Kingdom Come

Bad Image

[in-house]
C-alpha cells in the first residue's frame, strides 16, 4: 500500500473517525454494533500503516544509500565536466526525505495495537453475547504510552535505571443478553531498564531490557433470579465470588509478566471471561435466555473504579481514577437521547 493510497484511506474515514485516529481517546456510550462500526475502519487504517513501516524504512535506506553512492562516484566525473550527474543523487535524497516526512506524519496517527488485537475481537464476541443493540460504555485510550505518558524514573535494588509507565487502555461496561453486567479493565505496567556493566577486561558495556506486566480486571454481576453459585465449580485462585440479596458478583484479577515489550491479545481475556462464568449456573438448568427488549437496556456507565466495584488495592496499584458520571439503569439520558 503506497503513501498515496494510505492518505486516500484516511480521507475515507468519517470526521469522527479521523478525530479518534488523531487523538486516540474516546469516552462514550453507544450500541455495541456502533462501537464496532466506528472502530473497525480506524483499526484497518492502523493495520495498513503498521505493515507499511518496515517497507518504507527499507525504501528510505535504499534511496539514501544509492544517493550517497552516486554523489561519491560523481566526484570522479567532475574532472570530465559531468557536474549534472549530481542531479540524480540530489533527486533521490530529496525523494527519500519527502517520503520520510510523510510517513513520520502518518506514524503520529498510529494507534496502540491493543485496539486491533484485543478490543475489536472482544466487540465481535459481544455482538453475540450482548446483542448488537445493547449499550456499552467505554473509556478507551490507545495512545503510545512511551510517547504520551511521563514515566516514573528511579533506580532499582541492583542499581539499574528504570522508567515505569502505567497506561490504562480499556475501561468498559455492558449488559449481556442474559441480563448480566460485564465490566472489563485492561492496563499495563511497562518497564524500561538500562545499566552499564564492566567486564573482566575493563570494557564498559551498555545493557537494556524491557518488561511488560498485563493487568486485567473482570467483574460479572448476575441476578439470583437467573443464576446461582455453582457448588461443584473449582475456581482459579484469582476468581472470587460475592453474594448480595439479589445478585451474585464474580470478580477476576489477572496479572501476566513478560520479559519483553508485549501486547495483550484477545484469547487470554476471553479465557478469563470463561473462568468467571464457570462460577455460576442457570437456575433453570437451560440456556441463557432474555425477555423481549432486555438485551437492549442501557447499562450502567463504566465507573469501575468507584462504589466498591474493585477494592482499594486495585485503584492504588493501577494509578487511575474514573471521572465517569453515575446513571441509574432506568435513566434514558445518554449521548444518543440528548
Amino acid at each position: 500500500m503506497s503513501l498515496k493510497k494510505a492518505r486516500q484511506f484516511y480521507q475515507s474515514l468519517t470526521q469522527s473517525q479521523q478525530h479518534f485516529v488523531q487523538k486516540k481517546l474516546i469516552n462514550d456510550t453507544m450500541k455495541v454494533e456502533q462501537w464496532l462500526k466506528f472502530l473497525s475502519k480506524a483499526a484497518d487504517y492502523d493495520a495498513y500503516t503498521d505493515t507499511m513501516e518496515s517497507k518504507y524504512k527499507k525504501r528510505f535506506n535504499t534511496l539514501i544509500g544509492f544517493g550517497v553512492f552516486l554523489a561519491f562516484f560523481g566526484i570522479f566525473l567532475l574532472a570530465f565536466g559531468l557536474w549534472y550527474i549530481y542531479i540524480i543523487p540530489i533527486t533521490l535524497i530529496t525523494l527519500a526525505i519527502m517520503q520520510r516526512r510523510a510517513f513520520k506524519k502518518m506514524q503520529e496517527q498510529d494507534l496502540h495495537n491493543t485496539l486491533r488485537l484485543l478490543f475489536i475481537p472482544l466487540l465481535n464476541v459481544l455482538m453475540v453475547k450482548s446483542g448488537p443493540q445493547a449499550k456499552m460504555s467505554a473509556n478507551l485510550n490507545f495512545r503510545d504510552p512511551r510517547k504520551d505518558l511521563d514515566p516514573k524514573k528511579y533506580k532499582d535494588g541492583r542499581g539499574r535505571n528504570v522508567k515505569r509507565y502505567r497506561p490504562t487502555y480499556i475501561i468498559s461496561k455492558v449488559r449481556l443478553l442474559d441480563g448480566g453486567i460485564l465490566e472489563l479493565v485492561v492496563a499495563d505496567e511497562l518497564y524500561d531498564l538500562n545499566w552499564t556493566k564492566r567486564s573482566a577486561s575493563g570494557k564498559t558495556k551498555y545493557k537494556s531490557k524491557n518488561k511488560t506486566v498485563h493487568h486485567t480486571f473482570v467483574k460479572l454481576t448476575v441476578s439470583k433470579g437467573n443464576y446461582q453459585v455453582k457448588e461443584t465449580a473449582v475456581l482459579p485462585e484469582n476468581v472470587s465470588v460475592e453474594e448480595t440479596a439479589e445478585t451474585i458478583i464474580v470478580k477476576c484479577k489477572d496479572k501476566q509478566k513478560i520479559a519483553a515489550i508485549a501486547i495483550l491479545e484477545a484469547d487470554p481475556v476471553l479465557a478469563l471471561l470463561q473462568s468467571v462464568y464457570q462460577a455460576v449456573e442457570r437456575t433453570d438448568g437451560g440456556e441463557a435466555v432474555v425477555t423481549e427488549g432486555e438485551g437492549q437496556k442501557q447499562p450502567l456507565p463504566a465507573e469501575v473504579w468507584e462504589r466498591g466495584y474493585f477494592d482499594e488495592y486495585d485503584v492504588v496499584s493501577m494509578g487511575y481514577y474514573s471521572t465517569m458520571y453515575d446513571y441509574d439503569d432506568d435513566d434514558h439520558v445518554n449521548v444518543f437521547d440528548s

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Years after any remaining U.S. interest in Lenny Wolf and his Robert Plant sound-alike voice had vanished, the singer and his "band" Kingdom Come (really just a solo vehicle for Wolf) continued to release material marketed mostly in the frontman's German homeland. Bad Image, from 1993, is one such collection of forgettable hard rock. The only memorable things about this recording -- and Kingdom Come in general -- are Wolf's timbre and phrasing, which so succinctly ape golden-era Led Zeppelin vocals. The whole exercise seems rather strange, considering that Wolf probably could have made ten times the money impersonating Plant instead of composing music of his own and thereby competing with his idol's historic work. As difficult as Wolf's identity crisis was for rock fans to accept, it's the singer's accompaniment that really limits the appeal of Bad Image. The various attempts at '80s power ballads ("Friends," the stilted commercial hard rock "Little Wild Thing," and others) have a dramatically un-Zeppelin sound that was heavily dated years before this recording hit the streets. Wolf has a unique skill, and probably deserves a little credit for his high-register crooning, but shapeless vehicles like Bad Image failed the vocalist while he struggled for relevancy.

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